Thursday, October 22, 2009

Recruiter Are Filters, Not Experts

Recruiters sometimes forget that they aren't the experts in positions they are trying to fill, except for perhaps other recruiting positions. I try to avoid falling into this trap, but it's not always easy.

Take hiring for technical positions, my specialty. For a recruiter, I'm highly technical. I know how to write basic programs in Ruby, and I know a little HTML and CSS, but I'm not a hardcore computer scientist. For a few minutes I can have an interesting conversation with just about anyone regarding technical topics, especially when it comes to software engineering. However, I'm not capable of doing a deep level technical interview because I'm not an uber engineer.

If you talk to anyone who's interviewed for a job recently, they've quite likely dealt with a recruiter. Often the recruiter will ask questions for which they will not understand the answers. This is extremely frustrating for job seekers, because they don't know what context the question's original writer had in mind and they can't trust the recruiter to properly capture the spirit of the answer.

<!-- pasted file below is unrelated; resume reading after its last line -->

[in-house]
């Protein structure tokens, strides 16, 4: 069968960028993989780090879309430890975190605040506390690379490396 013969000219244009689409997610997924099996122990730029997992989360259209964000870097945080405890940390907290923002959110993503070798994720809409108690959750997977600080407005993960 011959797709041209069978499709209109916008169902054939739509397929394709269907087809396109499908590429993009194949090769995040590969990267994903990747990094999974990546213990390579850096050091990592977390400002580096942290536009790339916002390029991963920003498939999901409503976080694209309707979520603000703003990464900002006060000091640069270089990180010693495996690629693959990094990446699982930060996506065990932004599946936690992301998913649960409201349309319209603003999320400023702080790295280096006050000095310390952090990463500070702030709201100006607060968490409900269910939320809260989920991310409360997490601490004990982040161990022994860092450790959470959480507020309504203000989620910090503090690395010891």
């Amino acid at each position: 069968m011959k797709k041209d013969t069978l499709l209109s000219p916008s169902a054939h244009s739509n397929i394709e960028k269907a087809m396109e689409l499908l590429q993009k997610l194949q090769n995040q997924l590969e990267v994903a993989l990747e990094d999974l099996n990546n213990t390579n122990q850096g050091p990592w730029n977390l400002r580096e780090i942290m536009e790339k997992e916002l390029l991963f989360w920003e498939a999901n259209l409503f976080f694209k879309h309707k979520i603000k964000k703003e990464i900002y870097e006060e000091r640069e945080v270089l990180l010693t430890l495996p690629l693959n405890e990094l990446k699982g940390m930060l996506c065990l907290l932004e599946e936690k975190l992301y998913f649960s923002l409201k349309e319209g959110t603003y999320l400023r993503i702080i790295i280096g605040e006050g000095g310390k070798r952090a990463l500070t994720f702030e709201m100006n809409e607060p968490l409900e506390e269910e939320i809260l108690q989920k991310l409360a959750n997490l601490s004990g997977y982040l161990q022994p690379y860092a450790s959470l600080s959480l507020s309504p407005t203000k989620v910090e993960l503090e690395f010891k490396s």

When I ask questions, I do my best convey the meaning of each question, but what I really do well is figure out who has the strongest experience in a certain skill or experience relative to the other applicants. I'll never know if a Java programmer is really, really good, but I know that a Java programmer who has successfully built three Java-based products that were all successful is more likely to know Java well than someone who studied Java in college for two semesters.

Recruiters should focus on capturing answers that the real experts can analyze rather than pretending to be experts themselves.

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